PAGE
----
SR/SSD 97-9 2-15-97

Technical Attachment

AN ELEVATED SEVERE THUNDERSTORM COMPLEX
OVER SOUTHEAST NEW MEXICO AND WEST TEXAS

Corey M. Mead and Thomas W. Earle
NWSO Midland, Texas

1. Introduction

On the evening of September 24, 1995, an elevated severe thunderstorm complex containing at least one supercell developed over eastern New Mexico and tracked southeastward across the Permian Basin of Texas, causing over $2.5 million in hail damage to the Midland area. Several reports of hail up to 4.5 cm (1.75 in) were received along with wind gusts in excess of 30 ms-1 (60 kt) over the course of the storm's five-hour lifetime (Fig. 1).

Although a slight chance of thunderstorms was in the forecast, area forecasters were less than optimistic about any organized boundary layer or elevated convective development later on that afternoon or evening. Furthermore, analyzed data suggest that lower tropospheric processes were largely responsible for the destabilization of the local environment, as well as the initiation and maintenance of this particular convective complex. There was little evidence that any upper-level dynamic forcing mechanisms were present at the time of this convective event.

In Section 2 we describe the incipient synoptic-scale conditions at the time of the convective event. Section 3 utilizes 0-hr gridded data sets and radar data to infer what multi-scale processes may have helped initiate and maintain the convective complex.

2. Synoptic Environment

The 1800 UTC surface analysis on September 24 indicated a southward-moving cold front that extended from the eastern New Mexico plains, southeastward across the South Plains of Texas, and then back northeastward into central Oklahoma (Fig. 2). With low clouds to the north of this boundary suppressing diurnal heating, and temperatures over the Permian Basin warming into the 80s, a significant temperature gradient developed between Midland and Lubbock. This highly baroclinic frontal zone exhibited atypical characteristics as it continued to surge south into the Permian Basin during the time of maximum heating. By 0000 UTC on the 25th , the front had surged to just north of a Midland-Abilene line, as both stations were reporting local convective development (Fig. 3). By 0600 UTC on the 25th, the front had stalled out along the higher terrain of southwest Texas, with cooler temperatures and a relatively high residual moisture content evident over West Texas and Southeast New Mexico.

The 500 mb pattern valid 0000 UTC on the 25th was characterized by a high-amplitude ridge positioned over the northern Rockies with a migratory positive-tilt shortwave trough that extended from central Minnesota southwestward into north-central Colorado (Fig. 4). Uniformly zonal winds of 15-20 ms-1 (30-40 kt) were present over West Texas and New Mexico at this time with a meridional temperature gradient and no indications of any embedded thermal troughs. At 850 mb, a well-developed baroclinic zone extended from between Amarillo and Midland eastward to near the Dallas-Fort Worth area with dewpoints of 10 C in the vicinity of this frontal boundary (Fig. 5). It will be shown that this intense baroclinic zone was ultimately responsible for the initiation of the convective complex, as well as enhancing the low-level inflow into the southernmost cell, allowing it to evolve into a supercell.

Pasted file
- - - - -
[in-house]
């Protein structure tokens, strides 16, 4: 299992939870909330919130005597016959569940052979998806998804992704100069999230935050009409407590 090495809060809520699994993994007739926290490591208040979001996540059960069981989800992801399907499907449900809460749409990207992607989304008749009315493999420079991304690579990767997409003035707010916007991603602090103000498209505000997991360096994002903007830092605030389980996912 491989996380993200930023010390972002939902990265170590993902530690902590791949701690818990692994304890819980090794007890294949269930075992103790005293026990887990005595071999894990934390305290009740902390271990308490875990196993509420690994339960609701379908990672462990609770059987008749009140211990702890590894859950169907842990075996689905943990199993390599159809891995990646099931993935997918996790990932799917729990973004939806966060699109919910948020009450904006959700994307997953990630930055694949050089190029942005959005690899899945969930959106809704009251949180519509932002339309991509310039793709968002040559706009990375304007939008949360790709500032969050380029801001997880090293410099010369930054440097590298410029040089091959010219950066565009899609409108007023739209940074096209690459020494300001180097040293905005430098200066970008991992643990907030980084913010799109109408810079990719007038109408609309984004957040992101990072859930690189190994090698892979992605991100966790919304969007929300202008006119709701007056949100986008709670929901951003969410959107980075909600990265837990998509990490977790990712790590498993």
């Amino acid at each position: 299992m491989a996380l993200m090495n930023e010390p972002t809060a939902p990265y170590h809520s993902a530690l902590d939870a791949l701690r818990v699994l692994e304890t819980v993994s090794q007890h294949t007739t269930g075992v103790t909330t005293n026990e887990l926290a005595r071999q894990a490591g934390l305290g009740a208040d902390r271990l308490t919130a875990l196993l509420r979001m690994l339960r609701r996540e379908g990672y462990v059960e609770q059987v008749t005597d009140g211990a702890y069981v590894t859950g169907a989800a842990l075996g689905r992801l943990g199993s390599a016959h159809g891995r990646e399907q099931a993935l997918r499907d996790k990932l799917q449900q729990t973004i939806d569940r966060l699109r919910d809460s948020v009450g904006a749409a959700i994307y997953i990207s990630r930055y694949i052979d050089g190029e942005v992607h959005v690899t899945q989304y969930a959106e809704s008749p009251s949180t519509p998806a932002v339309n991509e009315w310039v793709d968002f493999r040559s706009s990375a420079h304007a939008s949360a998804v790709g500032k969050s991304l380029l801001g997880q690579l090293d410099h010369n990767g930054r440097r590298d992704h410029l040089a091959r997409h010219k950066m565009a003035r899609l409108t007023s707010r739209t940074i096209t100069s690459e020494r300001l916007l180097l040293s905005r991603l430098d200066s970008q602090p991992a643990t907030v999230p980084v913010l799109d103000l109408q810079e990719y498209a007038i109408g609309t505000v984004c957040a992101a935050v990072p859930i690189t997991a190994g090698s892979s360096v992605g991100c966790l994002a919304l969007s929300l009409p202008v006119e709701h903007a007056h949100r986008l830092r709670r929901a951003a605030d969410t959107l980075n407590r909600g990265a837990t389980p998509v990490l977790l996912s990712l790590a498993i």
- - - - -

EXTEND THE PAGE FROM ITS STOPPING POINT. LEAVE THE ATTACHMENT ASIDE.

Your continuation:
The 0000 UTC Midland sounding indicated that the atmosphere was slightly unstable with an 850 mb-based CAPE and lifted index of 500 j kg-1 and -2 C, respectively. The 2-6 km shear profile exhibited good clockwise turning with a respectable speed shear of 10 ms-1. By utilizing the WSR-88D VAD Wind Profile (VWP) and base-velocity data on the WSR-88D Algorithm Testing and Display System (WATADS), a proximity hodograph was constructed (Fig. 6). Storm-relative helicity values approaching 850 m2 s-2 were calculated for the 3-km layer immediately above the frontal zone. With an Energy-Helicity Index (EHI) (Hart and Korotky 1991) value of 2.7 (Davies 1993) and relatively weak 4-6 km storm-relative winds (Brooks et. al. 1994), one could expect that supercell storms would be possible, but the possibility of any tornadic activity would be quite low. Although law enforcement officials reported "mud falling from the sky" in central Andrews County, no confirmed tornado reports were received.

3. Model Output and Radar Observations

The 0-hr forecast of selected thermodynamic and kinematic diagnostic fields from the September 25 0000 UTC Eta run were examined using the PCGRIDDS program. Model output of the 850 mb quasigeostrophic deformation field in the vicinity of the intense baroclinic zone located over West Texas and eastern New Mexico indicated that the deformation axis of the wind field was oriented within 45 deg of the isotherms, which is suggestive of frontogenetical forcing (Petterssen 1956). Hoskins and Bretherton (1972) studied frontogenesis and have described the physical process of how quasigeostrophic deformation of the wind field acts to increase the horizontal temperature gradient, effectively forcing the atmosphere away from thermal wind balance. The atmosphere reacts to this frontogentical forcing by inducing a frontolytical response. It does this by accelerating an ageostrophic component of the wind upward in the warm air and downward in the cold air. This direct thermal circulation (hereafter DTC) helps to return the atmosphere to near thermal wind balance. It is possible that this upward branch of the DTC helped initiate the deep convection over eastern New Mexico, where moderately steep 700-500 mb lapse rates where present.

A cross-section taken over extreme eastern New Mexico indicates that a DTC was indeed present at this time (Fig. 7). The low-level forcing associated with this DTC can be evaluated by the use of Qn-vectors. The Qn-vector is that component of the Q-vector that lies across the isotherms (thickness lines). Its divergence and convergence show the atmosphere's response to the tendency of the quasigeostrophic deformation to pack or unpack the isotherms (thickness lines), i.e., frontogenesis and frontolysis (Thaler personal communication). Figure 8 is an illustration of the Qn-vector fields valid 0000 UTC on the 25th. Note the convergent Qn-vectors over extreme eastern New Mexico and western Texas. This would be the quasigeostrophic representation of the rising branch of the DTC.